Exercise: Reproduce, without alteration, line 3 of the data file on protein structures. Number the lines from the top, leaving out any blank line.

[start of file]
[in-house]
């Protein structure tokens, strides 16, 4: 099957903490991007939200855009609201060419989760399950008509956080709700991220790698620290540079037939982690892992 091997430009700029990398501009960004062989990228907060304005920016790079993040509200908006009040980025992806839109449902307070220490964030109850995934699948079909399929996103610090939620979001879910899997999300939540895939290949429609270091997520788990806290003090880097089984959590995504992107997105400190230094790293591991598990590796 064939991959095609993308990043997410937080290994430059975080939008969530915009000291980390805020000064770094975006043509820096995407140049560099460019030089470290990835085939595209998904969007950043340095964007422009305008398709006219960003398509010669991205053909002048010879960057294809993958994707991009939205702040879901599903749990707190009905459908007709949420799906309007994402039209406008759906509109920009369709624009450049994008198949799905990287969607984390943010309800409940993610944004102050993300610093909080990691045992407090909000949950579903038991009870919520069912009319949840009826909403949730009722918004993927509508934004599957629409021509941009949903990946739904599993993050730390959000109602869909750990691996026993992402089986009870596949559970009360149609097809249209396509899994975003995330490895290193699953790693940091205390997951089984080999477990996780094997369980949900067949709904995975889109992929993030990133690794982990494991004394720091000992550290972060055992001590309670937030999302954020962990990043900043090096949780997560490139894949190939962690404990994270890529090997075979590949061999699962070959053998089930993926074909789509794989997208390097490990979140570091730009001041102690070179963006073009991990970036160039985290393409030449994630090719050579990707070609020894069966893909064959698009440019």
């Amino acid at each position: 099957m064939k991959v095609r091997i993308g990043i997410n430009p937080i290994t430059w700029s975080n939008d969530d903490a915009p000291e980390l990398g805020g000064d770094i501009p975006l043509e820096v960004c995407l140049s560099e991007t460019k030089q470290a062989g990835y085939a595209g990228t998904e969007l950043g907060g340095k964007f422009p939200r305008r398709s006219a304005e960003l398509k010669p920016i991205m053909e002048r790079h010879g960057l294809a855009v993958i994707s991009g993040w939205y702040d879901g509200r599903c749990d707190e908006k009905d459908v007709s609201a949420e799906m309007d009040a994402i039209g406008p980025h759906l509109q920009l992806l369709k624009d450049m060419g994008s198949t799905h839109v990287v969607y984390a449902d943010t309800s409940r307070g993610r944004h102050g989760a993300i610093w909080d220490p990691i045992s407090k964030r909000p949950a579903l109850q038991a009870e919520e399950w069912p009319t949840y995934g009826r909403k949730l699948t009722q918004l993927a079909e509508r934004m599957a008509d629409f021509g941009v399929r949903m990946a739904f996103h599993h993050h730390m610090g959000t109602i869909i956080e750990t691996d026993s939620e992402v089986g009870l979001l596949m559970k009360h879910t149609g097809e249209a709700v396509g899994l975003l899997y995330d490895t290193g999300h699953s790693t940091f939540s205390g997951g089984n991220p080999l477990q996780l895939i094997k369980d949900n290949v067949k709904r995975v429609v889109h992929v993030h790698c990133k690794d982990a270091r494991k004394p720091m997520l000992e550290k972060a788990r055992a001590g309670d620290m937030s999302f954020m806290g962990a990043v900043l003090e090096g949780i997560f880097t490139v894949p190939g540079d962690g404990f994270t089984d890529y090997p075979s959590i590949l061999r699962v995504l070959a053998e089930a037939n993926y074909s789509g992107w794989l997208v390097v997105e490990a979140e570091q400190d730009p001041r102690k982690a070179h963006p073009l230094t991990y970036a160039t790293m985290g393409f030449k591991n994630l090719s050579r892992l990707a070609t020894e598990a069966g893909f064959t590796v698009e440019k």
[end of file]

């Amino acid at each position: 099957m064939k991959v095609r091997i993308g990043i997410n430009p937080i290994t430059w700029s975080n939008d969530d903490a915009p000291e980390l990398g805020g000064d770094i501009p975006l043509e820096v960004c995407l140049s560099e991007t460019k030089q470290a062989g990835y085939a595209g990228t998904e969007l950043g907060g340095k964007f422009p939200r305008r398709s006219a304005e960003l398509k010669p920016i991205m053909e002048r790079h010879g960057l294809a855009v993958i994707s991009g993040w939205y702040d879901g509200r599903c749990d707190e908006k009905d459908v007709s609201a949420e799906m309007d009040a994402i039209g406008p980025h759906l509109q920009l992806l369709k624009d450049m060419g994008s198949t799905h839109v990287v969607y984390a449902d943010t309800s409940r307070g993610r944004h102050g989760a993300i610093w909080d220490p990691i045992s407090k964030r909000p949950a579903l109850q038991a009870e919520e399950w069912p009319t949840y995934g009826r909403k949730l699948t009722q918004l993927a079909e509508r934004m599957a008509d629409f021509g941009v399929r949903m990946a739904f996103h599993h993050h730390m610090g959000t109602i869909i956080e750990t691996d026993s939620e992402v089986g009870l979001l596949m559970k009360h879910t149609g097809e249209a709700v396509g899994l975003l899997y995330d490895t290193g999300h699953s790693t940091f939540s205390g997951g089984n991220p080999l477990q996780l895939i094997k369980d949900n290949v067949k709904r995975v429609v889109h992929v993030h790698c990133k690794d982990a270091r494991k004394p720091m997520l000992e550290k972060a788990r055992a001590g309670d620290m937030s999302f954020m806290g962990a990043v900043l003090e090096g949780i997560f880097t490139v894949p190939g540079d962690g404990f994270t089984d890529y090997p075979s959590i590949l061999r699962v995504l070959a053998e089930a037939n993926y074909s789509g992107w794989l997208v390097v997105e490990a979140e570091q400190d730009p001041r102690k982690a070179h963006p073009l230094t991990y970036a160039t790293m985290g393409f030449k591991n994630l090719s050579r892992l990707a070609t020894e598990a069966g893909f064959t590796v698009e440019k």